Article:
Non-traditional users drive cleanroom markets

Non-traditional users drive cleanroom markets

By Tammy Wright

As the year 2000 approaches, industry sources say the cleanroom market is going to be driven by trends that allow a wider spectrum of industries to operate more productively and more competitively. New research findings validate their views.

Leading the way into the new milenium, they contend, is a migration toward mini-fabs. Instead of building large facilities, which have traditionally been modeled after Japanese designs, cleanroom-user industries are making qualitative changes in their operating environments, says John Potter, director of engineering at Enviroflex Inc. (Anaheim, CA), a design/build contractor for Class 1 to Class 100,000 cleanrooms. He cites the downturn in the semiconductor business and the Asian financial crisis as two catalysts propelling the shift.

“In large fabs, the only way to keep pace is to overproduce, which only works in boon time,” Potter says. “Companies are now seeing that downsized facilities provide the same process and tool efficiencies of bigger fabs, but with more flexibility.”

As cleanrooms begin to get smaller, process applications are also being modified.

“I see foundries and mini-fabs for R&D and semi-custom chip production,” predicts Blake Hodess, co-president of Hodess Building Co. (North Attleboro, MA). “These limited quantity runs produce 1,000 or 10,000 particular chips for a specific function rather than mass production. That keeps companies from over-producing and allows them to keep prices up and change with market conditions.”

Another outgrowth of downsizing facilities could be an increase in cooperative agreements and spin-offs among cleanroom groups.

“With demands on the cleanroom industry changing, those of us in it have to get better at a lot of things. We`re coming into contact with clients who want someone who can do everything in a cleanroom, not just specialize in one area,” Potter says, noting that it`s a trend that could leave less diversified cleanroom companies in distress.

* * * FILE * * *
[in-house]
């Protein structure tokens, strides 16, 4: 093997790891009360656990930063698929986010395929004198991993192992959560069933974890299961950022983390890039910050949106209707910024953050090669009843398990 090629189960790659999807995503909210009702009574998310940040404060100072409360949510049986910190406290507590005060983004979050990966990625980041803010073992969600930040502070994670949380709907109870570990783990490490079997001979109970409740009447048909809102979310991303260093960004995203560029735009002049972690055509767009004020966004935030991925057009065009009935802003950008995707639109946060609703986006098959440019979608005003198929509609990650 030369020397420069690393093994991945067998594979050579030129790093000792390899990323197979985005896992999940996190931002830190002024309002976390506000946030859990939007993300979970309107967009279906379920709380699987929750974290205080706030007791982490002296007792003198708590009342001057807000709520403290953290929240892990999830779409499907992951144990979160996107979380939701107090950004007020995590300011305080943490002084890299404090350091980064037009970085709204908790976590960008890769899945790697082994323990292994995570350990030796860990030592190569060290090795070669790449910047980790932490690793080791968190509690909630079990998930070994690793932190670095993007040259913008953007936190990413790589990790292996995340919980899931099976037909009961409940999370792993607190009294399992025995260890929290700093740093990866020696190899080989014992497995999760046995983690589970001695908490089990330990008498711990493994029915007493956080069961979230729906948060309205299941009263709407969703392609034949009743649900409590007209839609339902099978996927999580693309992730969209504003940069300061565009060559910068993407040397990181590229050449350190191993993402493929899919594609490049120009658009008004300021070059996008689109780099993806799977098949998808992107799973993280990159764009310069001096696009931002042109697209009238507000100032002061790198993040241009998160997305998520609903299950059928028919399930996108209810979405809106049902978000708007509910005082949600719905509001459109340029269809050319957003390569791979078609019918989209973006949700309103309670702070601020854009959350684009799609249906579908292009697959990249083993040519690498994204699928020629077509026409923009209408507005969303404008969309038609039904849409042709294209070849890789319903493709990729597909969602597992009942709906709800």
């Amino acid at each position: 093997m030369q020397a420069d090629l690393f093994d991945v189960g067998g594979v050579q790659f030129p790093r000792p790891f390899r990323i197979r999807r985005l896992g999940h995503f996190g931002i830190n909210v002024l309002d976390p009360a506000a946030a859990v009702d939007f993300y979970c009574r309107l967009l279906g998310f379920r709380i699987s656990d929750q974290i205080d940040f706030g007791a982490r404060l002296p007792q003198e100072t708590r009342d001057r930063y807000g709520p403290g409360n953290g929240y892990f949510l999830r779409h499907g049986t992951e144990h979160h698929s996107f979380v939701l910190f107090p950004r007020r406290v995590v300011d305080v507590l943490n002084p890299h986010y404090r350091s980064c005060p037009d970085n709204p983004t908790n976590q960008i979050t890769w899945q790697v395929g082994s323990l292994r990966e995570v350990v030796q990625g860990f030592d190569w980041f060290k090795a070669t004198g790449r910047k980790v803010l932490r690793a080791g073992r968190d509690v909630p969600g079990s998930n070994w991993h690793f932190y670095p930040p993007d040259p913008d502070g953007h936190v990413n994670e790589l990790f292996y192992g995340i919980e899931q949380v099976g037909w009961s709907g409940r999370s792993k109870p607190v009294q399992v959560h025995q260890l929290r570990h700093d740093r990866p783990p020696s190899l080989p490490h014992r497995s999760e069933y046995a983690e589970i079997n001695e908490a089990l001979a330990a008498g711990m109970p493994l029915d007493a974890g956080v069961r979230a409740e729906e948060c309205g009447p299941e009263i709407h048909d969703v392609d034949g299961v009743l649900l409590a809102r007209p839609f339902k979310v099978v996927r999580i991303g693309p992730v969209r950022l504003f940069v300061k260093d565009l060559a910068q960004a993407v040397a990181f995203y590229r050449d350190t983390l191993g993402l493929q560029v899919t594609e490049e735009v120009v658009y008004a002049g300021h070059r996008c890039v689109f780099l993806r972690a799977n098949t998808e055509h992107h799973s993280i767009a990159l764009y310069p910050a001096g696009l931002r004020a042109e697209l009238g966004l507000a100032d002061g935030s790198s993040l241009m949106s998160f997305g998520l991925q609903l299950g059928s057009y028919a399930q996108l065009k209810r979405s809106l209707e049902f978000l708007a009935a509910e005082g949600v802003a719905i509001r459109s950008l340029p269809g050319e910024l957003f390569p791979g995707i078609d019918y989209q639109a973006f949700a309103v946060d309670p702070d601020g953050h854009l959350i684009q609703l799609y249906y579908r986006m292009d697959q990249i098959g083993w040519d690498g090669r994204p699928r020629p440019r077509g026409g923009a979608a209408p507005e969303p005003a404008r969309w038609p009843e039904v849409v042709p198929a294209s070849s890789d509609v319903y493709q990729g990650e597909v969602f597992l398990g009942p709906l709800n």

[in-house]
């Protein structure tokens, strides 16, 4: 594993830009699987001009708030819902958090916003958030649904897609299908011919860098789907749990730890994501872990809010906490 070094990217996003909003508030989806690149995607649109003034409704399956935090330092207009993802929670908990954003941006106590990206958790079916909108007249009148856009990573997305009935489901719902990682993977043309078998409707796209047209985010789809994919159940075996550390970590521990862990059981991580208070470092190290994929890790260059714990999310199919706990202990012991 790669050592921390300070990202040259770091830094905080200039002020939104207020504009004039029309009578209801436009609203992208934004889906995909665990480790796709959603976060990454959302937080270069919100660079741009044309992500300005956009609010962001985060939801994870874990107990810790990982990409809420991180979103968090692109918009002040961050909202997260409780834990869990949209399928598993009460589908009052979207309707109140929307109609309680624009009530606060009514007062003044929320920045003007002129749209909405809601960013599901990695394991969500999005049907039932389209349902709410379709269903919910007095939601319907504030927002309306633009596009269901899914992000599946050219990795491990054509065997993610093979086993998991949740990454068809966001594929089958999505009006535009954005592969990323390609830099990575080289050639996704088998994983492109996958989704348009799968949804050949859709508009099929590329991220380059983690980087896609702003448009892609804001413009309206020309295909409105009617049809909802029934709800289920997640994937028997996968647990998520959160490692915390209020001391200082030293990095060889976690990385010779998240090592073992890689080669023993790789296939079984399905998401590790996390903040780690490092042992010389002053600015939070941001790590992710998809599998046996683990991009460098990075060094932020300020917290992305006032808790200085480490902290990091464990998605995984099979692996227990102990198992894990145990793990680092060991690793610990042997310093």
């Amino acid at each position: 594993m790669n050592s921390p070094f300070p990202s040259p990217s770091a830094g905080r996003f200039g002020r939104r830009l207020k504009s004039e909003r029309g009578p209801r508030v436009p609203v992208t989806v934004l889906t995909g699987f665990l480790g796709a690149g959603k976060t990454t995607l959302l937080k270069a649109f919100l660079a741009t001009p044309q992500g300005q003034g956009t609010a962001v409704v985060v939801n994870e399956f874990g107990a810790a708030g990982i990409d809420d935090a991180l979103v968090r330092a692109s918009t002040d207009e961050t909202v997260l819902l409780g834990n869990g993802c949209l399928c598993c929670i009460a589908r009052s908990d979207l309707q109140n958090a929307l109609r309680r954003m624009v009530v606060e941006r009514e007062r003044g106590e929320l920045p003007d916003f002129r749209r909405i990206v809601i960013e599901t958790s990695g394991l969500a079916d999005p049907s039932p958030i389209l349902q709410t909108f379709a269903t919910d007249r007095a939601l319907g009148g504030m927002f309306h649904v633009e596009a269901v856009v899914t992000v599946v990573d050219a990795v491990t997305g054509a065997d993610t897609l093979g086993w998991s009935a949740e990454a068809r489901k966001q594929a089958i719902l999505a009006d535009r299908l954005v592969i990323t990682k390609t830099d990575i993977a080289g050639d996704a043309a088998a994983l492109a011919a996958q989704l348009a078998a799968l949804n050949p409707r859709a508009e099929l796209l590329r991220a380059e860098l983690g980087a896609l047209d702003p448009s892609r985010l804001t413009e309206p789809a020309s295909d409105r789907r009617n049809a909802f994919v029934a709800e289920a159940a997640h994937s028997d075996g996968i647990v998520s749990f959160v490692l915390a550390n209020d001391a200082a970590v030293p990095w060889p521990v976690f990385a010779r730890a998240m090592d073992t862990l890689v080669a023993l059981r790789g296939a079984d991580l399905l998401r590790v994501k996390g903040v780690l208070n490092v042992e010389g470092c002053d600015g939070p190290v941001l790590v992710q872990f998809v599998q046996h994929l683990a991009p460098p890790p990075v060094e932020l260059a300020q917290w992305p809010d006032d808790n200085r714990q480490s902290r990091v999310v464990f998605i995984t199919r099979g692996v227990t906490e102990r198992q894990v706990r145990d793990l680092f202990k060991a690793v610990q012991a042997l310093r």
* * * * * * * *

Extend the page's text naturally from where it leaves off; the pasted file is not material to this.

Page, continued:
Other scenarios include companies that are manufacturing their products in multiple locations around the world. For instance, a company could opt to eliminate its cleanroom and allow another clean manufacturer to fabricate its product(s,) or a chip producer may have operations in both the United States and Asia to avoid events that could cause downtime and lower yields. As Hodess notes, it makes sense because it`s unlikely that there`s going to be a power failure in Ohio and Korea at the same time.

Another trend industry sources foresee is the use of cleanroom technology by businesses that don`t require clean manufacturing conditions, but that will adhere to them to improve their products and services.

“The electronic industry certainly drives technology — they are the big users,” says Ray Schneider, vice president of Luwa Bahnson Cleanrooms (Winston-Salem, NC), “but as the cleanroom industry expands, there`s going to be a lot of less sophisticated users entering the market. And that fuels Luwa Bahnson`s optimism that the (overall) industrial process is becoming cleaner.”

Hodess agrees, pointing out that one of his clients is a bottle cap maker. “Anyone with critical finishes, like commemorative items, gets into cleanroom technology to lower defect rates and to compete. To maintain quality,” he says, “you have to implement these clean techniques.”

New findings by The McIlvaine Co., a market research concern in Northbrook, IL, lend support to these predictions about the burgeoning growth of the cleanroom industry.

According to its recently updated report, World Cleanroom Markets 1996-2000, approximately $11 billion will be spent on cleanroom hardware, services and disposable goods in the year 2000. (Cost is $3,700.)

Bob McIlvaine of The McIlvanie Co. points out that hardware orders, which he projects at $5.7 billion, reflect growth in newer industries and plants being constructed. He cites flat panel display as an emerging industry gaining on pharmaceuticals, the third largest segment of cleanroom users in his report. It shows that flat panel display exceeds pharmaceutical hardware orders in the United States and falls just short of them in terms of world orders.

The report, which provides annual forecasts on 12 to 15 different industry applications across five classes of cleanrooms in 81 countries, identifies the top two user segments as the semiconductor and disk drive industries, respectively. The top three purchasers of cleanroom products are reported to be Japan, followed by the United States and South Korea.

“The top three purchasers have remained the same since 1996,” he says, “but, the disk drive and pharmaceutical industries have switched places in the user segment category. In 1996, pharmaceuticals was second.”

Hospitals and other applications, such as aerospace, automotive and food processing, combined accounted for 25 percent of the total user segment polled.


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